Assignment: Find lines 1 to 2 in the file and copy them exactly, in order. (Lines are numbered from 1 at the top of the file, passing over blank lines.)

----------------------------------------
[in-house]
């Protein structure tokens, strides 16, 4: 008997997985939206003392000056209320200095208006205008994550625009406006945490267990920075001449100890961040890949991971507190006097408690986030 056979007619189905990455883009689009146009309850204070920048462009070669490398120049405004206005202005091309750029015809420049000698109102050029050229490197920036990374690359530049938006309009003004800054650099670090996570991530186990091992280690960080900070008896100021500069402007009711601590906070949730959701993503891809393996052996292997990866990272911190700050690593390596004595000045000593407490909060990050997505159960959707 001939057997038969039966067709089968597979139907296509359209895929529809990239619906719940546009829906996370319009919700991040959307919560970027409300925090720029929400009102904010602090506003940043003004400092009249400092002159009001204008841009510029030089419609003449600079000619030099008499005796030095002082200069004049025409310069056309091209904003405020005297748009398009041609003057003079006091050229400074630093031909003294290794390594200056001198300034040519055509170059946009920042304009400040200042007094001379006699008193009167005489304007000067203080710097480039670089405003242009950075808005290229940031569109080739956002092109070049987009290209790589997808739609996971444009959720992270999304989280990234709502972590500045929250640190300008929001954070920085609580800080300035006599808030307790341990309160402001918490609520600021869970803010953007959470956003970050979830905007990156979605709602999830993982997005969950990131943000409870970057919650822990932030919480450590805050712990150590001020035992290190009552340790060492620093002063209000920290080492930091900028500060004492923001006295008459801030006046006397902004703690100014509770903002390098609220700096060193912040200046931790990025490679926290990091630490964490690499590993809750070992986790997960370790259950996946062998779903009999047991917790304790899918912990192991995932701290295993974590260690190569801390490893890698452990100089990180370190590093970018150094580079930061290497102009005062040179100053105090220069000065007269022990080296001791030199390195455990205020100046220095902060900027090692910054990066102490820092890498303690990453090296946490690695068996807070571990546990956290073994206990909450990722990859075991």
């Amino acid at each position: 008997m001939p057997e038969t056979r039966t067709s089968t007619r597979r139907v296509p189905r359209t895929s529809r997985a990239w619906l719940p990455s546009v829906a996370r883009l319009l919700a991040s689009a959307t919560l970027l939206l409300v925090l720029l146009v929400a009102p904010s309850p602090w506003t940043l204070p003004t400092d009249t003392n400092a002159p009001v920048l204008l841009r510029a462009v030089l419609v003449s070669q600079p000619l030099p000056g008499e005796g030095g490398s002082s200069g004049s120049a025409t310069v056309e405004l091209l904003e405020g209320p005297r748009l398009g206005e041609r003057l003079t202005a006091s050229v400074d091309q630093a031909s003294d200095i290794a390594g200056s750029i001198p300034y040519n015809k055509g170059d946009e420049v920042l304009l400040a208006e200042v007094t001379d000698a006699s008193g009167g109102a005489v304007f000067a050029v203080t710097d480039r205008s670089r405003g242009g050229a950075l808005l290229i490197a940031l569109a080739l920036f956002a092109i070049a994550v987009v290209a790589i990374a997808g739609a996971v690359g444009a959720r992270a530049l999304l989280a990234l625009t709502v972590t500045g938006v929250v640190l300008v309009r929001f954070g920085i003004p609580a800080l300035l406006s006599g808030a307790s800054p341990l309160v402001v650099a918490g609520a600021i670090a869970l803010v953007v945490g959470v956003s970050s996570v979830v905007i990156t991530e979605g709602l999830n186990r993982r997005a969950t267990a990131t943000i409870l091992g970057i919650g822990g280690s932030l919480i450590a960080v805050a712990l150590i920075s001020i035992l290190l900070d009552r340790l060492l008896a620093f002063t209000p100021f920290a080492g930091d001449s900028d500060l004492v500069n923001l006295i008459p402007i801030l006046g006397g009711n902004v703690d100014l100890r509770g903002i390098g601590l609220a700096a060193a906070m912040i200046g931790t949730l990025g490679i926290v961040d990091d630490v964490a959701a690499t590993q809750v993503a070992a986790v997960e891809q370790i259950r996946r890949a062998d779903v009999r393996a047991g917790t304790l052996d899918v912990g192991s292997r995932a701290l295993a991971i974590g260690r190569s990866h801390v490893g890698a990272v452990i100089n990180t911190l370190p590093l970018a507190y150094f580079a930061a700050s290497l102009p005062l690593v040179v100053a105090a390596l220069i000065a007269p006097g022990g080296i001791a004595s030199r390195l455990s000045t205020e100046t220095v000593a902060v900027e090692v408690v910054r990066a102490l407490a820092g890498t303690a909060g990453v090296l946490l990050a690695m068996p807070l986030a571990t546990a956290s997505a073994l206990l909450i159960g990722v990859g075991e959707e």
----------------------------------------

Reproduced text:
[in-house]
């Protein structure tokens, strides 16, 4: 008997997985939206003392000056209320200095208006205008994550625009406006945490267990920075001449100890961040890949991971507190006097408690986030 056979007619189905990455883009689009146009309850204070920048462009070669490398120049405004206005202005091309750029015809420049000698109102050029050229490197920036990374690359530049938006309009003004800054650099670090996570991530186990091992280690960080900070008896100021500069402007009711601590906070949730959701993503891809393996052996292997990866990272911190700050690593390596004595000045000593407490909060990050997505159960959707 001939057997038969039966067709089968597979139907296509359209895929529809990239619906719940546009829906996370319009919700991040959307919560970027409300925090720029929400009102904010602090506003940043003004400092009249400092002159009001204008841009510029030089419609003449600079000619030099008499005796030095002082200069004049025409310069056309091209904003405020005297748009398009041609003057003079006091050229400074630093031909003294290794390594200056001198300034040519055509170059946009920042304009400040200042007094001379006699008193009167005489304007000067203080710097480039670089405003242009950075808005290229940031569109080739956002092109070049987009290209790589997808739609996971444009959720992270999304989280990234709502972590500045929250640190300008929001954070920085609580800080300035006599808030307790341990309160402001918490609520600021869970803010953007959470956003970050979830905007990156979605709602999830993982997005969950990131943000409870970057919650822990932030919480450590805050712990150590001020035992290190009552340790060492620093002063209000920290080492930091900028500060004492923001006295008459801030006046006397902004703690100014509770903002390098609220700096060193912040200046931790990025490679926290990091630490964490690499590993809750070992986790997960370790259950996946062998779903009999047991917790304790899918912990192991995932701290295993974590260690190569801390490893890698452990100089990180370190590093970018150094580079930061290497102009005062040179100053105090220069000065007269022990080296001791030199390195455990205020100046220095902060900027090692910054990066102490820092890498303690990453090296946490690695068996807070571990546990956290073994206990909450990722990859075991």